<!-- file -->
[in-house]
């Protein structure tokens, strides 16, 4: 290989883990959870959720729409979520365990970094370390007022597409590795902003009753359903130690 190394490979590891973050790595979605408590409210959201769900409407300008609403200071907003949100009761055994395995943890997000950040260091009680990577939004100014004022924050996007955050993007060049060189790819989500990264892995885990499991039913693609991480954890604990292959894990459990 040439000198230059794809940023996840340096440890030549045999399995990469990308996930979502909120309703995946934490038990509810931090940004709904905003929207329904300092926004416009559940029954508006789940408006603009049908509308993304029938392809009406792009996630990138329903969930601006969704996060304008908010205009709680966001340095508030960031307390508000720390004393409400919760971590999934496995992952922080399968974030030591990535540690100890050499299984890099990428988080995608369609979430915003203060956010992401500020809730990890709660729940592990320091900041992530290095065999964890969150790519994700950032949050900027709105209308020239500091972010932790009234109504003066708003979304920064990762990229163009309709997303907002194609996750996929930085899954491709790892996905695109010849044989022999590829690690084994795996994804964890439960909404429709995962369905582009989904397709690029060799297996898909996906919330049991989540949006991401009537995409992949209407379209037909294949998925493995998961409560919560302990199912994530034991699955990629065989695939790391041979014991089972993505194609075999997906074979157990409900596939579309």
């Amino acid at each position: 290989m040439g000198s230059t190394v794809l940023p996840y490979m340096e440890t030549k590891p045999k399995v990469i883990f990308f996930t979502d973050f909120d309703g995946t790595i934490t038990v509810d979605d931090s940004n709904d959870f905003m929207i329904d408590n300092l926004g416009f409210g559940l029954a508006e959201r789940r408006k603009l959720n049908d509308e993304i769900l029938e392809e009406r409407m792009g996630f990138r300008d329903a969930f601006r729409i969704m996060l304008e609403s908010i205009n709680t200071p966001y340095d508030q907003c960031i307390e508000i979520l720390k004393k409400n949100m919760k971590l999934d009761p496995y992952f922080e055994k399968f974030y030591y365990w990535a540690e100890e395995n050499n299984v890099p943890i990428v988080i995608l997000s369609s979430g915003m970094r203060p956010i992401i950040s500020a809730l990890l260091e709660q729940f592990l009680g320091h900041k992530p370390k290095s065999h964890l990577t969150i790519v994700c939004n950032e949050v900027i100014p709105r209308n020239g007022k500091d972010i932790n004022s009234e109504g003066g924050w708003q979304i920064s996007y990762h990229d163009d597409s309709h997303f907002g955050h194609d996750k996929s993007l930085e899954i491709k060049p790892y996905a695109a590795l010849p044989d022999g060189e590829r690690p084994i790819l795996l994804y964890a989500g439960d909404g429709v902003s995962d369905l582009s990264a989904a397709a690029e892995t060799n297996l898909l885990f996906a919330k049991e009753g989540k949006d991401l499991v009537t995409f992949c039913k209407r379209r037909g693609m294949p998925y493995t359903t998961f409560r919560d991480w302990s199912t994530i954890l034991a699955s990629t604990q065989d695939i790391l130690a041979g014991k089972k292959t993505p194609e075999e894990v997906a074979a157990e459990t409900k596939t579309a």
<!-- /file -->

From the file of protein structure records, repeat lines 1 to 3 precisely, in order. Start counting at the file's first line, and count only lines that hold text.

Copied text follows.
[in-house]
């Protein structure tokens, strides 16, 4: 290989883990959870959720729409979520365990970094370390007022597409590795902003009753359903130690 190394490979590891973050790595979605408590409210959201769900409407300008609403200071907003949100009761055994395995943890997000950040260091009680990577939004100014004022924050996007955050993007060049060189790819989500990264892995885990499991039913693609991480954890604990292959894990459990 040439000198230059794809940023996840340096440890030549045999399995990469990308996930979502909120309703995946934490038990509810931090940004709904905003929207329904300092926004416009559940029954508006789940408006603009049908509308993304029938392809009406792009996630990138329903969930601006969704996060304008908010205009709680966001340095508030960031307390508000720390004393409400919760971590999934496995992952922080399968974030030591990535540690100890050499299984890099990428988080995608369609979430915003203060956010992401500020809730990890709660729940592990320091900041992530290095065999964890969150790519994700950032949050900027709105209308020239500091972010932790009234109504003066708003979304920064990762990229163009309709997303907002194609996750996929930085899954491709790892996905695109010849044989022999590829690690084994795996994804964890439960909404429709995962369905582009989904397709690029060799297996898909996906919330049991989540949006991401009537995409992949209407379209037909294949998925493995998961409560919560302990199912994530034991699955990629065989695939790391041979014991089972993505194609075999997906074979157990409900596939579309």
């Amino acid at each position: 290989m040439g000198s230059t190394v794809l940023p996840y490979m340096e440890t030549k590891p045999k399995v990469i883990f990308f996930t979502d973050f909120d309703g995946t790595i934490t038990v509810d979605d931090s940004n709904d959870f905003m929207i329904d408590n300092l926004g416009f409210g559940l029954a508006e959201r789940r408006k603009l959720n049908d509308e993304i769900l029938e392809e009406r409407m792009g996630f990138r300008d329903a969930f601006r729409i969704m996060l304008e609403s908010i205009n709680t200071p966001y340095d508030q907003c960031i307390e508000i979520l720390k004393k409400n949100m919760k971590l999934d009761p496995y992952f922080e055994k399968f974030y030591y365990w990535a540690e100890e395995n050499n299984v890099p943890i990428v988080i995608l997000s369609s979430g915003m970094r203060p956010i992401i950040s500020a809730l990890l260091e709660q729940f592990l009680g320091h900041k992530p370390k290095s065999h964890l990577t969150i790519v994700c939004n950032e949050v900027i100014p709105r209308n020239g007022k500091d972010i932790n004022s009234e109504g003066g924050w708003q979304i920064s996007y990762h990229d163009d597409s309709h997303f907002g955050h194609d996750k996929s993007l930085e899954i491709k060049p790892y996905a695109a590795l010849p044989d022999g060189e590829r690690p084994i790819l795996l994804y964890a989500g439960d909404g429709v902003s995962d369905l582009s990264a989904a397709a690029e892995t060799n297996l898909l885990f996906a919330k049991e009753g989540k949006d991401l499991v009537t995409f992949c039913k209407r379209r037909g693609m294949p998925y493995t359903t998961f409560r919560d991480w302990s199912t994530i954890l034991a699955s990629t604990q065989d695939i790391l130690a041979g014991k089972k292959t993505p194609e075999e894990v997906a074979a157990e459990t409900k596939t579309a």